Design of Multisorbent tubes







 John Sliwinski


 OSB Lab

Re:       Design of Multisorbent Tubes


 24 June 2003

Re:       GCBs and CMSs    





We originally investigated adsorbent tube design for sampling ambient air and process gas streams in 1990 as an alternative to established VOST Tenax/charcoal methods.  The major trapping component for volatile organics in this system is charcoal.  Tenax traps relatively high boiling point VOCs.


During this period Graphitized Carbon Blacks (GCBs) and Carbon Molecular Sieves (CMSs) were being promoted by Supelco based on work carried out by Bruner in Italy and Betz at Supelco in the 1980s.  In-house literature reviews (including original primary VOST and semi-VOC research publications) and two literature packages provided by Bob Belardi (then with Supelco) suggested an alternate design for VOST tubes.


Initially, Envirochem glass C tubes were used and converted from Tenax/Ambesorb XE-340 (we had been using Envirochem thermal desorption systems since the 1980s) to C, B and S-III.  Focusing traps were also prepared this new way but it became evident that S-III in its form was both too hydrophilic and too powerful a sorbent material for high concentrations of low boiling volatile organics and for modest breakthrough of higher boiling VOCs and semi-VOCs.  Traps could not be easily cleaned, exhibited prolonged declining memory effects, and produced pyrolytic Benzene, substituted benzenes and assorted artifacts which interfered with subsequent analyses.  Supelco recommended Carboxen-1000 as a replacement for S-III in focusing traps which was adopted with good results.  The 1000s series appear to be less tenacious for VOCs than S-III and other CMSs during routine rapid thermal desorption.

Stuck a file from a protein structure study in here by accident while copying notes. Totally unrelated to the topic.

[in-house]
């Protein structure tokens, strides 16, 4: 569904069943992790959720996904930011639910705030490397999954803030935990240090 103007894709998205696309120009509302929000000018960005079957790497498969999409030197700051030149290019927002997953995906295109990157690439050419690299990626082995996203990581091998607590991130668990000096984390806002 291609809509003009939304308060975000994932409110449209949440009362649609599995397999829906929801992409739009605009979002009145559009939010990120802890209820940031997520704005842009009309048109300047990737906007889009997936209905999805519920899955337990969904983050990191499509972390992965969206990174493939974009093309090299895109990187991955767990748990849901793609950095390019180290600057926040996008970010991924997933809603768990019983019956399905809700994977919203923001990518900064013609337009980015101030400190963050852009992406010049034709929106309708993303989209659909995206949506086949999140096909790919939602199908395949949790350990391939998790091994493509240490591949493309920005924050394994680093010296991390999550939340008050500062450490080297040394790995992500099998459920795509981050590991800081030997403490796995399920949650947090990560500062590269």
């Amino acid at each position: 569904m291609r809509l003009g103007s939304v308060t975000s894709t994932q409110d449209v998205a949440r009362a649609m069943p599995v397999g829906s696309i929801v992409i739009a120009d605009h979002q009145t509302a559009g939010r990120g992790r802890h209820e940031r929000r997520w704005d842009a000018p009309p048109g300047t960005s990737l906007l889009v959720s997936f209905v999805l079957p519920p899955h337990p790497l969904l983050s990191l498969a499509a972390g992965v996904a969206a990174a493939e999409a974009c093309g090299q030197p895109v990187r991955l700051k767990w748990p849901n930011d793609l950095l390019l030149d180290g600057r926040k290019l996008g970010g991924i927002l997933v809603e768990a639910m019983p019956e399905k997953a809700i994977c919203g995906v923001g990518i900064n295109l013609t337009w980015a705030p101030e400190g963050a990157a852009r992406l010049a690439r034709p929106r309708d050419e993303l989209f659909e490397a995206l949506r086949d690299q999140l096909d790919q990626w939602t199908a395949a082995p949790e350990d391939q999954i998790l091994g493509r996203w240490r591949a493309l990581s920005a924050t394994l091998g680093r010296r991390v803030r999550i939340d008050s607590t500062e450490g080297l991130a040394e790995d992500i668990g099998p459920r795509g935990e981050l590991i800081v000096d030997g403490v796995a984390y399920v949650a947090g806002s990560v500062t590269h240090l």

The MB type glass tubes were designed with enormous capacity to replace a VOST pair.  Again Carboxen-569 was introduced to prevent VOC retention and cleaning problems experienced with an all S-III CMS tube.  Carboxen-569 is very hydrophobic and helps to buffer overloading S-III irreversibly with VOCs.  Under some circumstances, if S-III is overloaded, it may not be cleanable and must be replaced with new S-III.  This is the reason why Method 0031 recommends that Anasorb 747 be replaced after each sampling since it is inconceivable that 5g of charcoal-CMS type adsorbent can ever be thermally cleaned cost effectively.


The SS type stainless steel tubes were modified from the MB type to provide a more rugged field sampler and to be more compatible with other 0.25 inch/6.3mm O.D. formats.  Whereas MB type tubes contain a total of 600mg of CMS, SS type tubes contain 210mg of CMS.


By mid-1997 C/B sorbents were no longer packed in tubes but replaced by Y/X sorbents.  All SS tubes have been packed with only Y/X GCBs which provide greater adsorption strength than C/B GCBs.


Adsorption of moisture is a problem for recovering VOCs and creates difficulties in chromatography and mass selective detection.  It is important to combine the most hydrophobic adsorbents to minimize capturing water vapour yet still achieving superior VOC retention.


Attached References


VOC Multisorbent Samplers (Actual Dimensions)

Adsorbents (Supelco)

VOST Charcoal Specification Study Project Summary

Vinyl Chloride Analysis VC 9907

OSB Website